Weekly Security Roundup #18: Jamie Oliver’s Website Has Been Breached
Fight against online threats and cyber-crime continues.
The most interesting security news of the week is Jamie Oliver’s website infection. Indeed, there’s nothing sacred anymore. On a more serious note, we find how banking trojans continue their offensive on major banks and finally reports that prove an invisible cyber-war between states exists continue to appear.
Our security blog provided this week an important 10-step article on how companies can survive and recover from a data security breach.
Our goal is to bring you the latest security news from the digital world. And this is what we do.
These are the 10 security articles of the week that you should read in order to improve your online security.
Security articles of the week
The Chef’s website has been breached and malicious code managed to be installed by online criminals. More than this, apparently the pieces of code analyzed don’t seem to be detected by classic antivirus detection. Who said cooking is not a dangerous business?
A security report from Kaspersky Labs claims that banks are not that safe in the end from cyber-criminal attacks. So, should you be worried about your bank account? We don’t think so, because banks have enough money to purchase the best protection in the world. But you should be worried about protecting your system and your own online
bank account from online threats.
The powerful Dyreza malware, which we have covered and updated even on our sceurity blog, launched a massive spam campaign targeting British bank customers from NatWest, Barclays, HSBC, RBS, Lloyds Bank and Santander and sending about 30,000 e-mails/day with malicious content. Pay attention to your inbox content!
This is for the parents! We know this topic will provide a real interest for you, since you know that in this online environment, what goes online can hardly be taken down. And yet, there is a solution. Use the article above, but don’t forget that more than anything, your child’s education and common sense always go a long way.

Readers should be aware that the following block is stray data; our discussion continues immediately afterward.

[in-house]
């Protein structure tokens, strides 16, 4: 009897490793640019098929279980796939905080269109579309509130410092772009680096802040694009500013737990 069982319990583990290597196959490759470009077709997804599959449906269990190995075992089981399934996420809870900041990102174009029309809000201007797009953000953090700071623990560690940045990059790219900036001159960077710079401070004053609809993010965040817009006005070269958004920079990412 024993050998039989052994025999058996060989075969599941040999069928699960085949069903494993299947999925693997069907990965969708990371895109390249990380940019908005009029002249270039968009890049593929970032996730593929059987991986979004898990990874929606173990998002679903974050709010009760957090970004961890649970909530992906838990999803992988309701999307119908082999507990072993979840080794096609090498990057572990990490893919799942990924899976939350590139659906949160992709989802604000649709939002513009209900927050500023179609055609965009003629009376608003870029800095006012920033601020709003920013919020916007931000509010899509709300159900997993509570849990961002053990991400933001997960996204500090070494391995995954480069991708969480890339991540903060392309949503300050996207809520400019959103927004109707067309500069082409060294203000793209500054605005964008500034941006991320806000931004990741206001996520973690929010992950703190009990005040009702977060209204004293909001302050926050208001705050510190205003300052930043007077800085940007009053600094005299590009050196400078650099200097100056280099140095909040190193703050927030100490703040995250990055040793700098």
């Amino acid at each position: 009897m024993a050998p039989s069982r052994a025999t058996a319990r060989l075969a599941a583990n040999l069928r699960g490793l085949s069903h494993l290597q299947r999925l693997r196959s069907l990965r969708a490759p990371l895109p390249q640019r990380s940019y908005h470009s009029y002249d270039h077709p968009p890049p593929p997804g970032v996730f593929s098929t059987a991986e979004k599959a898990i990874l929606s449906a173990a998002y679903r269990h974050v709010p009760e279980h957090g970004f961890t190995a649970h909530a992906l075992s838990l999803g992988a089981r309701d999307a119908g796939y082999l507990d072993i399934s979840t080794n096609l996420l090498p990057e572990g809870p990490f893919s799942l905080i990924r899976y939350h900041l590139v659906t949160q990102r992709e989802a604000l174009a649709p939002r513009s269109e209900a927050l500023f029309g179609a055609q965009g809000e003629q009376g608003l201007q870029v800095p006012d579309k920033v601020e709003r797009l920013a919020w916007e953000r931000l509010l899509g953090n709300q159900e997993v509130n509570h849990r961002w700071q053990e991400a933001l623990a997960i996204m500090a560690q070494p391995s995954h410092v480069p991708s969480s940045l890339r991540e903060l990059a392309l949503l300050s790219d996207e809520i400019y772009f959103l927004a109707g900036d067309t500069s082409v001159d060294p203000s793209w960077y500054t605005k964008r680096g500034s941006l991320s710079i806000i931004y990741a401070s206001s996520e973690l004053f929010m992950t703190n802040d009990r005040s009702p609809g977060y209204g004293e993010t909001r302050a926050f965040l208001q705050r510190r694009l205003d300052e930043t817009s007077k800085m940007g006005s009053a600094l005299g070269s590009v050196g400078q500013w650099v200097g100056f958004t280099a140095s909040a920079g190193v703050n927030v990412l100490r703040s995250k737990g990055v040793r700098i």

A sophisticated malware hack took place starting with 2013 and affected more than 100 banks in 30 nations, stealing hundreds of millions of dollars. Apparently, this massive theft succeeded because online criminals were patient in analyzing the employees’ actions in order to hide the money transactions. A little psychology can go a long way!
Private moments must remain private. Read the article above to see how it’s like to be a victim of revenge porn and how much your life can be affected (destroyed). Until strong laws against this privacy invasion are created, we need to acknowledge that technology has already become part of our lives and there aren’t only good things about it.
How can the law enforcement agencies protect the Internet users since we are dealing with online criminals that deploy malicious attacks from any part of the world and there are so many issues to be solved, from the borderless nature of the Internet to international jurisdictions?
More steps are taken towards increasing the online security and collaboration between the private sector and the official law enforcement agencies, but as the President says, we are all vulnerable in the online space where things are difficult to control.
Online criminals managed to insert malicious code not only on Jamie Oliver’s website, but also on some very popular porn sites. What is wrong with these people? Is there nothing sacred anymore?
A report from Russian cyber-security firm Kaspersky Lab suggests that NSA planted surveillance code and spyware in systems from multiple countries. The purpose of this spyware is not to obtain financial and economic gains, but rather operate cyber-espionage activities. Didn’t we have a similar story a few weeks ago about a malware that apparently did the same, but for the Russians?
We are sure there are other important security news out there. So please let us know, what security news did we miss and should have been included here?
This post was originally published by Aurelian Neagu in February 2015.